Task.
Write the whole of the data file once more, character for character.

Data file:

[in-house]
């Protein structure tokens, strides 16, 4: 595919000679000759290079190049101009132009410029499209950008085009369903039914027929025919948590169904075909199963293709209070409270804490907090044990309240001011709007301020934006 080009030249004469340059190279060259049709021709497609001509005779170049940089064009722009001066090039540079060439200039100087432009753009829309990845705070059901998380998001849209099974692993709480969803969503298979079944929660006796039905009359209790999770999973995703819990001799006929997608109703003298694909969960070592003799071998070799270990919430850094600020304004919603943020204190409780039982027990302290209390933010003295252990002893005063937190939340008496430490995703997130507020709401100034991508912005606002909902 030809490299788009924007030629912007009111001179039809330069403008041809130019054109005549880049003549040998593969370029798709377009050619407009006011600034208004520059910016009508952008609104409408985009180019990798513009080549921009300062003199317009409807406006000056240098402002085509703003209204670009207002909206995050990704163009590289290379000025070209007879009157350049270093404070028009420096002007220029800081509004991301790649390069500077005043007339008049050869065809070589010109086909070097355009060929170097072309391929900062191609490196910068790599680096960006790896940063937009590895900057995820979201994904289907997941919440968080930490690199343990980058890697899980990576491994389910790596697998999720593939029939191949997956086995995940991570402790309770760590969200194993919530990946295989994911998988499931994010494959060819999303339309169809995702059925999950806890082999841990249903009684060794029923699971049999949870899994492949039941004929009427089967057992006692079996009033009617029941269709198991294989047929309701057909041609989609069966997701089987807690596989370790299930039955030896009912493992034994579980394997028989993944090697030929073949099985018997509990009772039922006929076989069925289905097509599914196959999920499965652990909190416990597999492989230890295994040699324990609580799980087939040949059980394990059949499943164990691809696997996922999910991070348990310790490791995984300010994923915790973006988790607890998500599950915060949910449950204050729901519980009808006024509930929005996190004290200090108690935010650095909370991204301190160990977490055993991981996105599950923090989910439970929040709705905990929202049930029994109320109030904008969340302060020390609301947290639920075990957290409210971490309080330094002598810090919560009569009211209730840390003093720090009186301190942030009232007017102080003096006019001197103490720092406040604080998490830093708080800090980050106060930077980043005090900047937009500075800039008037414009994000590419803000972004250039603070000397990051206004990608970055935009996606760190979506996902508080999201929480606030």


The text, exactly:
[in-house]
């Protein structure tokens, strides 16, 4: 595919000679000759290079190049101009132009410029499209950008085009369903039914027929025919948590169904075909199963293709209070409270804490907090044990309240001011709007301020934006 080009030249004469340059190279060259049709021709497609001509005779170049940089064009722009001066090039540079060439200039100087432009753009829309990845705070059901998380998001849209099974692993709480969803969503298979079944929660006796039905009359209790999770999973995703819990001799006929997608109703003298694909969960070592003799071998070799270990919430850094600020304004919603943020204190409780039982027990302290209390933010003295252990002893005063937190939340008496430490995703997130507020709401100034991508912005606002909902 030809490299788009924007030629912007009111001179039809330069403008041809130019054109005549880049003549040998593969370029798709377009050619407009006011600034208004520059910016009508952008609104409408985009180019990798513009080549921009300062003199317009409807406006000056240098402002085509703003209204670009207002909206995050990704163009590289290379000025070209007879009157350049270093404070028009420096002007220029800081509004991301790649390069500077005043007339008049050869065809070589010109086909070097355009060929170097072309391929900062191609490196910068790599680096960006790896940063937009590895900057995820979201994904289907997941919440968080930490690199343990980058890697899980990576491994389910790596697998999720593939029939191949997956086995995940991570402790309770760590969200194993919530990946295989994911998988499931994010494959060819999303339309169809995702059925999950806890082999841990249903009684060794029923699971049999949870899994492949039941004929009427089967057992006692079996009033009617029941269709198991294989047929309701057909041609989609069966997701089987807690596989370790299930039955030896009912493992034994579980394997028989993944090697030929073949099985018997509990009772039922006929076989069925289905097509599914196959999920499965652990909190416990597999492989230890295994040699324990609580799980087939040949059980394990059949499943164990691809696997996922999910991070348990310790490791995984300010994923915790973006988790607890998500599950915060949910449950204050729901519980009808006024509930929005996190004290200090108690935010650095909370991204301190160990977490055993991981996105599950923090989910439970929040709705905990929202049930029994109320109030904008969340302060020390609301947290639920075990957290409210971490309080330094002598810090919560009569009211209730840390003093720090009186301190942030009232007017102080003096006019001197103490720092406040604080998490830093708080800090980050106060930077980043005090900047937009500075800039008037414009994000590419803000972004250039603070000397990051206004990608970055935009996606760190979506996902508080999201929480606030």